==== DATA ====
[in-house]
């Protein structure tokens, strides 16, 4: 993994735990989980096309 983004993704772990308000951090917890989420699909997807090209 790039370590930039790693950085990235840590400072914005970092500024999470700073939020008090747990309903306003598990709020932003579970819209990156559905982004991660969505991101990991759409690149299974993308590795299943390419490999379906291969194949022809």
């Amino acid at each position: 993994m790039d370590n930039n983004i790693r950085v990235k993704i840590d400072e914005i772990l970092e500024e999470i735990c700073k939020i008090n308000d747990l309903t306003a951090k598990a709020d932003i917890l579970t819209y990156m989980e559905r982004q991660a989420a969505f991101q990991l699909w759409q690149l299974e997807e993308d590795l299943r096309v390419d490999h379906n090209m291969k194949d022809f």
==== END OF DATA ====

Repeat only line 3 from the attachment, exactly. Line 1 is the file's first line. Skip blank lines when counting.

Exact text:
């Amino acid at each position: 993994m790039d370590n930039n983004i790693r950085v990235k993704i840590d400072e914005i772990l970092e500024e999470i735990c700073k939020i008090n308000d747990l309903t306003a951090k598990a709020d932003i917890l579970t819209y990156m989980e559905r982004q991660a989420a969505f991101q990991l699909w759409q690149l299974e997807e993308d590795l299943r096309v390419d490999h379906n090209m291969k194949d022809f």